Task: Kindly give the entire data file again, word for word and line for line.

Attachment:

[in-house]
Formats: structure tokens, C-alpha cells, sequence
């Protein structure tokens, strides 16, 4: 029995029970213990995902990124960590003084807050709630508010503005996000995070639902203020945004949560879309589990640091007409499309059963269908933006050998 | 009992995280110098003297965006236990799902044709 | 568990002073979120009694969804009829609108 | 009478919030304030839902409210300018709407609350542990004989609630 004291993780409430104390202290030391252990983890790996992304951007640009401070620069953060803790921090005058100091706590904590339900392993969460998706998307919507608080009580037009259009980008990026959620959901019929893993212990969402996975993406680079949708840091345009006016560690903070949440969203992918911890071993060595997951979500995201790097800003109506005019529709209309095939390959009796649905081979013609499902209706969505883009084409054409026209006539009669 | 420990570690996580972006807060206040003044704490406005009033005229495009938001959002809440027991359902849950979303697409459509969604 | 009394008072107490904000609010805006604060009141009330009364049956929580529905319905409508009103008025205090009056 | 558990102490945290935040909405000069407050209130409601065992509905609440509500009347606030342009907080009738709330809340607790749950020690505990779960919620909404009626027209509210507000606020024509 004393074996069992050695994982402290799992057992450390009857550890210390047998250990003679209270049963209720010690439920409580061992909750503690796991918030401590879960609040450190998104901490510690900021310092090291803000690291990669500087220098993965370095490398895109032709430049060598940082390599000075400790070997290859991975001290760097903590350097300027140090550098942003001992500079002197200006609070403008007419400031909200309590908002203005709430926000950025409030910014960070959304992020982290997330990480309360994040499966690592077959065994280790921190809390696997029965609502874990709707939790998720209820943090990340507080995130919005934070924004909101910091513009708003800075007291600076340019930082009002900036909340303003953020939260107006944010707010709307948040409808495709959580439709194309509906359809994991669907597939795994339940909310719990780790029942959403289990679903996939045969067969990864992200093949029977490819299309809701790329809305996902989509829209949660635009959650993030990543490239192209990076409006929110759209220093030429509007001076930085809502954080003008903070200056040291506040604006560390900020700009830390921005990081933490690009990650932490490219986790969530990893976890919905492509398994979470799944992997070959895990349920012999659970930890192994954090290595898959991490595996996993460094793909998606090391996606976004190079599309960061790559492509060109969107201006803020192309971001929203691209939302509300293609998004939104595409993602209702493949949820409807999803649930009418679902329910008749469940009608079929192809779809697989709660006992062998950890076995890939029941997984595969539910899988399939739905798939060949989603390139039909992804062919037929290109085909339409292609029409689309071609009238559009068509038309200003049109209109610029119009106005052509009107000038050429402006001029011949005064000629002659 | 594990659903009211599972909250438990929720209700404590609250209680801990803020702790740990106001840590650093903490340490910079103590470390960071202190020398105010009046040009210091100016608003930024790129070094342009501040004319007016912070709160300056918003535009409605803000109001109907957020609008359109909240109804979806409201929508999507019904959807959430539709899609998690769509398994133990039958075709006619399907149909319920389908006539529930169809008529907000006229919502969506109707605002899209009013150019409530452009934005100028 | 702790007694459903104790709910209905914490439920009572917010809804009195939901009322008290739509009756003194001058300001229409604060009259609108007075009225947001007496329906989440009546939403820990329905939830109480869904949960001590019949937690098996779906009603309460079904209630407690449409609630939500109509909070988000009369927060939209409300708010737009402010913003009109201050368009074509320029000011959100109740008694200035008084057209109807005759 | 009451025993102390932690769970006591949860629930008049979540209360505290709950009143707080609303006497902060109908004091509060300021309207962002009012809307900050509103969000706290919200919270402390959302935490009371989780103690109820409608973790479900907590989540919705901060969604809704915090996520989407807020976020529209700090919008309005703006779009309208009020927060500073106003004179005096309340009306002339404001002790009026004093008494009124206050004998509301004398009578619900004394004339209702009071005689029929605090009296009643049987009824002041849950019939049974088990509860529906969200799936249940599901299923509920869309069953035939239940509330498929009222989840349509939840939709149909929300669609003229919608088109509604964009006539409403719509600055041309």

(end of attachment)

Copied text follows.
[in-house]
Formats: structure tokens, C-alpha cells, sequence
């Protein structure tokens, strides 16, 4: 029995029970213990995902990124960590003084807050709630508010503005996000995070639902203020945004949560879309589990640091007409499309059963269908933006050998 | 009992995280110098003297965006236990799902044709 | 568990002073979120009694969804009829609108 | 009478919030304030839902409210300018709407609350542990004989609630 004291993780409430104390202290030391252990983890790996992304951007640009401070620069953060803790921090005058100091706590904590339900392993969460998706998307919507608080009580037009259009980008990026959620959901019929893993212990969402996975993406680079949708840091345009006016560690903070949440969203992918911890071993060595997951979500995201790097800003109506005019529709209309095939390959009796649905081979013609499902209706969505883009084409054409026209006539009669 | 420990570690996580972006807060206040003044704490406005009033005229495009938001959002809440027991359902849950979303697409459509969604 | 009394008072107490904000609010805006604060009141009330009364049956929580529905319905409508009103008025205090009056 | 558990102490945290935040909405000069407050209130409601065992509905609440509500009347606030342009907080009738709330809340607790749950020690505990779960919620909404009626027209509210507000606020024509 004393074996069992050695994982402290799992057992450390009857550890210390047998250990003679209270049963209720010690439920409580061992909750503690796991918030401590879960609040450190998104901490510690900021310092090291803000690291990669500087220098993965370095490398895109032709430049060598940082390599000075400790070997290859991975001290760097903590350097300027140090550098942003001992500079002197200006609070403008007419400031909200309590908002203005709430926000950025409030910014960070959304992020982290997330990480309360994040499966690592077959065994280790921190809390696997029965609502874990709707939790998720209820943090990340507080995130919005934070924004909101910091513009708003800075007291600076340019930082009002900036909340303003953020939260107006944010707010709307948040409808495709959580439709194309509906359809994991669907597939795994339940909310719990780790029942959403289990679903996939045969067969990864992200093949029977490819299309809701790329809305996902989509829209949660635009959650993030990543490239192209990076409006929110759209220093030429509007001076930085809502954080003008903070200056040291506040604006560390900020700009830390921005990081933490690009990650932490490219986790969530990893976890919905492509398994979470799944992997070959895990349920012999659970930890192994954090290595898959991490595996996993460094793909998606090391996606976004190079599309960061790559492509060109969107201006803020192309971001929203691209939302509300293609998004939104595409993602209702493949949820409807999803649930009418679902329910008749469940009608079929192809779809697989709660006992062998950890076995890939029941997984595969539910899988399939739905798939060949989603390139039909992804062919037929290109085909339409292609029409689309071609009238559009068509038309200003049109209109610029119009106005052509009107000038050429402006001029011949005064000629002659 | 594990659903009211599972909250438990929720209700404590609250209680801990803020702790740990106001840590650093903490340490910079103590470390960071202190020398105010009046040009210091100016608003930024790129070094342009501040004319007016912070709160300056918003535009409605803000109001109907957020609008359109909240109804979806409201929508999507019904959807959430539709899609998690769509398994133990039958075709006619399907149909319920389908006539529930169809008529907000006229919502969506109707605002899209009013150019409530452009934005100028 | 702790007694459903104790709910209905914490439920009572917010809804009195939901009322008290739509009756003194001058300001229409604060009259609108007075009225947001007496329906989440009546939403820990329905939830109480869904949960001590019949937690098996779906009603309460079904209630407690449409609630939500109509909070988000009369927060939209409300708010737009402010913003009109201050368009074509320029000011959100109740008694200035008084057209109807005759 | 009451025993102390932690769970006591949860629930008049979540209360505290709950009143707080609303006497902060109908004091509060300021309207962002009012809307900050509103969000706290919200919270402390959302935490009371989780103690109820409608973790479900907590989540919705901060969604809704915090996520989407807020976020529209700090919008309005703006779009309208009020927060500073106003004179005096309340009306002339404001002790009026004093008494009124206050004998509301004398009578619900004394004339209702009071005689029929605090009296009643049987009824002041849950019939049974088990509860529906969200799936249940599901299923509920869309069953035939239940509330498929009222989840349509939840939709149909929300669609003229919608088109509604964009006539409403719509600055041309």